What is it like to retire from a career in professional sport, a career that has seen you reach the very top?, and then attempt a comeback?

Former world No. 1 Kim Clijsters gave an insight into that – and attempting the comeback – this week, admitting that after two years on that comeback trail it’s getting harder and harder.

Kim Clijsters with daughter Jada after winning the US Open in 2009. Photo:Anne Parker Fotosports International

Clijsters came out of retirement two years ago to have another crack at making it back to the top.

Now 38, the Belgian has been struggling to combine a family life with the rigours of the WTA tour.

She appeared in three tournaments in 2020, picking up three first round exits and last year she played in two tournaments with first round exits in both.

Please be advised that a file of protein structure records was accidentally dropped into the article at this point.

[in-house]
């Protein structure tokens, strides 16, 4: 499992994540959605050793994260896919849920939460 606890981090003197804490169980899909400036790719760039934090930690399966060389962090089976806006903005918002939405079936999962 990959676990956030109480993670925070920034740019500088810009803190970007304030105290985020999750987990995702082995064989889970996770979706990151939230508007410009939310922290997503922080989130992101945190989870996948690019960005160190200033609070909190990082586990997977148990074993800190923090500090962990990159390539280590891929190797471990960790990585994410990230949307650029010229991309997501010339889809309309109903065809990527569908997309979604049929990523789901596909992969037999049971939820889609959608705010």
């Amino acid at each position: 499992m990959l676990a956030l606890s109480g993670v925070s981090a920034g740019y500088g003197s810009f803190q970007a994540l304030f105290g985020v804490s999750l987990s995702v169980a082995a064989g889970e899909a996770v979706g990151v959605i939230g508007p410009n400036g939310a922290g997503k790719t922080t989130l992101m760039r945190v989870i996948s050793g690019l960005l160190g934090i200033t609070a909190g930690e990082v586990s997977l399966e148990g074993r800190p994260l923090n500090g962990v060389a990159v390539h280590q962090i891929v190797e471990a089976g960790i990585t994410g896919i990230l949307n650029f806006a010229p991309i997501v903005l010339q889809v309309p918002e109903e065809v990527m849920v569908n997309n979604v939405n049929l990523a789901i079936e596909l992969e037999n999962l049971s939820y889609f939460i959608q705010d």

“It has become more complicated to combine everything with family life,” Clijsters admitted this week.

Kim Clijsters and her family.

She currently has no scheduled tournaments for 2022.

“When I started this, I wanted to give it a really good shot for two years – those two years will end at the end of this year,” Clijsters said last October.

“Obviously COVID kind of changed everything up a little bit, timing-wise.

“Obviously for a lot of players that wasn’t fun but made it a little tougher also for me. On the other hand I was home, I didn’t have to worry about being away and travelling without the kids or putting them in the bubble with me and those kinds of things.”

Clijsters admitted that being away from her kids while she travels has been difficult.

“There’s moments where my son is like, ‘Hey Mom, I want you to lose tomorrow so that means that you can come home,’ or it’s like, ‘Hey mom, we were cheering for you when we saw you on TV, and we want you to win,’ so it changes!” Clijsters admitted.

SERBIAN officials this week insisted the COVID-19 test results submitted to Australian officials by Novak Djokovic were valid.

After Djokovic was deported from Australia over visa irregularities the BBC reported discrepancies in Djokovic’s COVID-19 tests, with the serial number/confirmation code on his positive test being higher than the one on his negative test from December 22.